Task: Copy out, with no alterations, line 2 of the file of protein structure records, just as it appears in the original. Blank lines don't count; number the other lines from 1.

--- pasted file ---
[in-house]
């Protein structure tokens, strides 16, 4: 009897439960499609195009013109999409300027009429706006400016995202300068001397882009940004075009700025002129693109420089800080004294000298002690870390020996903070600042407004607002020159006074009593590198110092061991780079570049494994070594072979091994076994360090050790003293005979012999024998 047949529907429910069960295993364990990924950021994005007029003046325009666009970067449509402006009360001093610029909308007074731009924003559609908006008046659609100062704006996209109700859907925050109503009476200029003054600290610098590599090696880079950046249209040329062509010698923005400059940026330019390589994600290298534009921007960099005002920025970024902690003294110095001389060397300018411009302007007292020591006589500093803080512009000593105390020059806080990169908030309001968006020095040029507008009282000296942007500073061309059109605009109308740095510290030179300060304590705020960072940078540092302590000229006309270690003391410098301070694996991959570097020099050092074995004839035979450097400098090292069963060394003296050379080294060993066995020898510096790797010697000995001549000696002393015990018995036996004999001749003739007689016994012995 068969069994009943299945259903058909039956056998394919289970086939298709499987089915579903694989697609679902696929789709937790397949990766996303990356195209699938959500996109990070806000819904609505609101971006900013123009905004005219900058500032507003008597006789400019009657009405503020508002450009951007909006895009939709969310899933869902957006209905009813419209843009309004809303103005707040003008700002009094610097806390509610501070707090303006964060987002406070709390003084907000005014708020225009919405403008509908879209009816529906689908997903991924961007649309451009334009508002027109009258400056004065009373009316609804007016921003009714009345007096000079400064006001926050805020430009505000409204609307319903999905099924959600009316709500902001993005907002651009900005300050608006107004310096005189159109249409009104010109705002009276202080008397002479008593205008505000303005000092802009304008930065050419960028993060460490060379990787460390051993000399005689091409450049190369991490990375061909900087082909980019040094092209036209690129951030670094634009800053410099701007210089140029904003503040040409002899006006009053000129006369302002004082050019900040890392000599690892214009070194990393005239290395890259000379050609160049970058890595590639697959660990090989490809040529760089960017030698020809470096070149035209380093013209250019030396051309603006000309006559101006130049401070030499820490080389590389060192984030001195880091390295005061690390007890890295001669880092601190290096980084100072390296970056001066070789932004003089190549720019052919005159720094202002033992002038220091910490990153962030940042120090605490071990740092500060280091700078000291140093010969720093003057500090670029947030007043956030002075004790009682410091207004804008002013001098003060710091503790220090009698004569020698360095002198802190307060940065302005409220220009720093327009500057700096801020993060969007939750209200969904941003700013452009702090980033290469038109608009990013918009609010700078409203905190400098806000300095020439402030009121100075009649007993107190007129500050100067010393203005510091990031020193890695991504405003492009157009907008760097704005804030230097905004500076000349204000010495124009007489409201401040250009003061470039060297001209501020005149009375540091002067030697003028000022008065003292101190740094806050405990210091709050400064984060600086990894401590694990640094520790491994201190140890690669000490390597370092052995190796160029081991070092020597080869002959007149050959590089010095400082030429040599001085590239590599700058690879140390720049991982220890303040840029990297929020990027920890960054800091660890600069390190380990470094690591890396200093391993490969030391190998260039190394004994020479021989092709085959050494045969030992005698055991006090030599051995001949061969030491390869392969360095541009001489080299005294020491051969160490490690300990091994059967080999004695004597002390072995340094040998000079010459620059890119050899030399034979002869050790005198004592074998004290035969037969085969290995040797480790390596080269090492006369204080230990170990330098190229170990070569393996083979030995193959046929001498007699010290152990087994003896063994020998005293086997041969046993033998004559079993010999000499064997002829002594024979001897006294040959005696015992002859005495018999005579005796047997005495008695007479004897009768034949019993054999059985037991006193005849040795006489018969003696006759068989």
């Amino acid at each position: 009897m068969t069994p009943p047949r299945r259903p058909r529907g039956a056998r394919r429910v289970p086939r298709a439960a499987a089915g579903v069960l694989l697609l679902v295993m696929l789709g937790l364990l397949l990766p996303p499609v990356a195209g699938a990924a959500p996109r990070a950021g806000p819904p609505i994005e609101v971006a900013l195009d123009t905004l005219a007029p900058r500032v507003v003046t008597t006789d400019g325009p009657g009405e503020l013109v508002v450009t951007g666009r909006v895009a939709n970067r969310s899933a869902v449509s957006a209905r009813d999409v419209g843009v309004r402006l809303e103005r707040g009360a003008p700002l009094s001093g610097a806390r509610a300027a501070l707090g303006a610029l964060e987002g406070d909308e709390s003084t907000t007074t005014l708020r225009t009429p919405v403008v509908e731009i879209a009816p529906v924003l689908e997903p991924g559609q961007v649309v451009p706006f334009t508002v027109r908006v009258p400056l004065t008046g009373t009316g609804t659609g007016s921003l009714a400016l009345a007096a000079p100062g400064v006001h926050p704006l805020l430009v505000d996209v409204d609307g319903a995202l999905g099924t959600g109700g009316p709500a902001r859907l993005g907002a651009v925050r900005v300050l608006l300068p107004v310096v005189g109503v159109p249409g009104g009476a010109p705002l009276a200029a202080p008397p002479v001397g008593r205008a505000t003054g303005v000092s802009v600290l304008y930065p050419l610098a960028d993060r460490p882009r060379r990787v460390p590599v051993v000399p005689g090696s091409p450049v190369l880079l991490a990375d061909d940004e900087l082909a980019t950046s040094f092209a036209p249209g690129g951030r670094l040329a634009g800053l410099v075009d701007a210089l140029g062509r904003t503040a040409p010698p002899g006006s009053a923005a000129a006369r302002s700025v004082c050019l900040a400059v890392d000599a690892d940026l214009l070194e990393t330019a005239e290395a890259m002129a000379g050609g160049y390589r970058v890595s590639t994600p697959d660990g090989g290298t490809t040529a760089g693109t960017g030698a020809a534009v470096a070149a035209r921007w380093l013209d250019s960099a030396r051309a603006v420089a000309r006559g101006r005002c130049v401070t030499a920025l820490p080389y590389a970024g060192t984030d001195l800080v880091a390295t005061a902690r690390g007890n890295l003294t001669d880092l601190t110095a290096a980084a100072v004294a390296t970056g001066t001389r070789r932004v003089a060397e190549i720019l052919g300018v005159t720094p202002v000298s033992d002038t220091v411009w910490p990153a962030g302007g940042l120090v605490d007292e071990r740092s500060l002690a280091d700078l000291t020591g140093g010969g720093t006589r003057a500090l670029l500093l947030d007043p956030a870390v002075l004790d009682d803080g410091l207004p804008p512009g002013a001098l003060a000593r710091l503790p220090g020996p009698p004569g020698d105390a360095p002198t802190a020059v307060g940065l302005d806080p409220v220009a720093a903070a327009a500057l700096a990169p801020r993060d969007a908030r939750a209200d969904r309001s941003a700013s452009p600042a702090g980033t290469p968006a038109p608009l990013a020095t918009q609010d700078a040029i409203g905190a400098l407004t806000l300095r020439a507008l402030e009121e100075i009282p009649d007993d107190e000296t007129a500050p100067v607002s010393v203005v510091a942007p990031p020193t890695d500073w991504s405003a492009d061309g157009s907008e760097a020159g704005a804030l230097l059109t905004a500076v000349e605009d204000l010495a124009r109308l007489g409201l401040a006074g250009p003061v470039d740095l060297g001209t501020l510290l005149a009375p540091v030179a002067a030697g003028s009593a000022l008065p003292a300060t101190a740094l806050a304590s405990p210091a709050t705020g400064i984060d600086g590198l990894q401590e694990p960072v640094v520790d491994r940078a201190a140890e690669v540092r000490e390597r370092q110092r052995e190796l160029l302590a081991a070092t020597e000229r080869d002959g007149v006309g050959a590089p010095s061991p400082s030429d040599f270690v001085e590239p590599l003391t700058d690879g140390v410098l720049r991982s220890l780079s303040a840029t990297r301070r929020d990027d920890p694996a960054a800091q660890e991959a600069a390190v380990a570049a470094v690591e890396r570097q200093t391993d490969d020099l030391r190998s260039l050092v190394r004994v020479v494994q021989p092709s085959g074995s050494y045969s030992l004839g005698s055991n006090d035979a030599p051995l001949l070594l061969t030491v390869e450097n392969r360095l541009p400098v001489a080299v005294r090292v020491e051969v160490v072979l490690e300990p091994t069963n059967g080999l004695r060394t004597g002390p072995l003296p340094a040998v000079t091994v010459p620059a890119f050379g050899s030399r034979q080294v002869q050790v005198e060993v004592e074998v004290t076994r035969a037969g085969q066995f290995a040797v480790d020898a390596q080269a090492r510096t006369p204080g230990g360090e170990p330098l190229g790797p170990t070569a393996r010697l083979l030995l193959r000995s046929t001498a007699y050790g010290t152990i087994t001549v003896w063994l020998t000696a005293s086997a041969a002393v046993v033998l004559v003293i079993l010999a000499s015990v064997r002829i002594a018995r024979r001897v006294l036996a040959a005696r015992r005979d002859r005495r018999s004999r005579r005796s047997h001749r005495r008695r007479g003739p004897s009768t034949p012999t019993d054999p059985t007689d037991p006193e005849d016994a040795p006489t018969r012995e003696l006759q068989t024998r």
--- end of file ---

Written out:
């Protein structure tokens, strides 16, 4: 009897439960499609195009013109999409300027009429706006400016995202300068001397882009940004075009700025002129693109420089800080004294000298002690870390020996903070600042407004607002020159006074009593590198110092061991780079570049494994070594072979091994076994360090050790003293005979012999024998 047949529907429910069960295993364990990924950021994005007029003046325009666009970067449509402006009360001093610029909308007074731009924003559609908006008046659609100062704006996209109700859907925050109503009476200029003054600290610098590599090696880079950046249209040329062509010698923005400059940026330019390589994600290298534009921007960099005002920025970024902690003294110095001389060397300018411009302007007292020591006589500093803080512009000593105390020059806080990169908030309001968006020095040029507008009282000296942007500073061309059109605009109308740095510290030179300060304590705020960072940078540092302590000229006309270690003391410098301070694996991959570097020099050092074995004839035979450097400098090292069963060394003296050379080294060993066995020898510096790797010697000995001549000696002393015990018995036996004999001749003739007689016994012995 068969069994009943299945259903058909039956056998394919289970086939298709499987089915579903694989697609679902696929789709937790397949990766996303990356195209699938959500996109990070806000819904609505609101971006900013123009905004005219900058500032507003008597006789400019009657009405503020508002450009951007909006895009939709969310899933869902957006209905009813419209843009309004809303103005707040003008700002009094610097806390509610501070707090303006964060987002406070709390003084907000005014708020225009919405403008509908879209009816529906689908997903991924961007649309451009334009508002027109009258400056004065009373009316609804007016921003009714009345007096000079400064006001926050805020430009505000409204609307319903999905099924959600009316709500902001993005907002651009900005300050608006107004310096005189159109249409009104010109705002009276202080008397002479008593205008505000303005000092802009304008930065050419960028993060460490060379990787460390051993000399005689091409450049190369991490990375061909900087082909980019040094092209036209690129951030670094634009800053410099701007210089140029904003503040040409002899006006009053000129006369302002004082050019900040890392000599690892214009070194990393005239290395890259000379050609160049970058890595590639697959660990090989490809040529760089960017030698020809470096070149035209380093013209250019030396051309603006000309006559101006130049401070030499820490080389590389060192984030001195880091390295005061690390007890890295001669880092601190290096980084100072390296970056001066070789932004003089190549720019052919005159720094202002033992002038220091910490990153962030940042120090605490071990740092500060280091700078000291140093010969720093003057500090670029947030007043956030002075004790009682410091207004804008002013001098003060710091503790220090009698004569020698360095002198802190307060940065302005409220220009720093327009500057700096801020993060969007939750209200969904941003700013452009702090980033290469038109608009990013918009609010700078409203905190400098806000300095020439402030009121100075009649007993107190007129500050100067010393203005510091990031020193890695991504405003492009157009907008760097704005804030230097905004500076000349204000010495124009007489409201401040250009003061470039060297001209501020005149009375540091002067030697003028000022008065003292101190740094806050405990210091709050400064984060600086990894401590694990640094520790491994201190140890690669000490390597370092052995190796160029081991070092020597080869002959007149050959590089010095400082030429040599001085590239590599700058690879140390720049991982220890303040840029990297929020990027920890960054800091660890600069390190380990470094690591890396200093391993490969030391190998260039190394004994020479021989092709085959050494045969030992005698055991006090030599051995001949061969030491390869392969360095541009001489080299005294020491051969160490490690300990091994059967080999004695004597002390072995340094040998000079010459620059890119050899030399034979002869050790005198004592074998004290035969037969085969290995040797480790390596080269090492006369204080230990170990330098190229170990070569393996083979030995193959046929001498007699010290152990087994003896063994020998005293086997041969046993033998004559079993010999000499064997002829002594024979001897006294040959005696015992002859005495018999005579005796047997005495008695007479004897009768034949019993054999059985037991006193005849040795006489018969003696006759068989």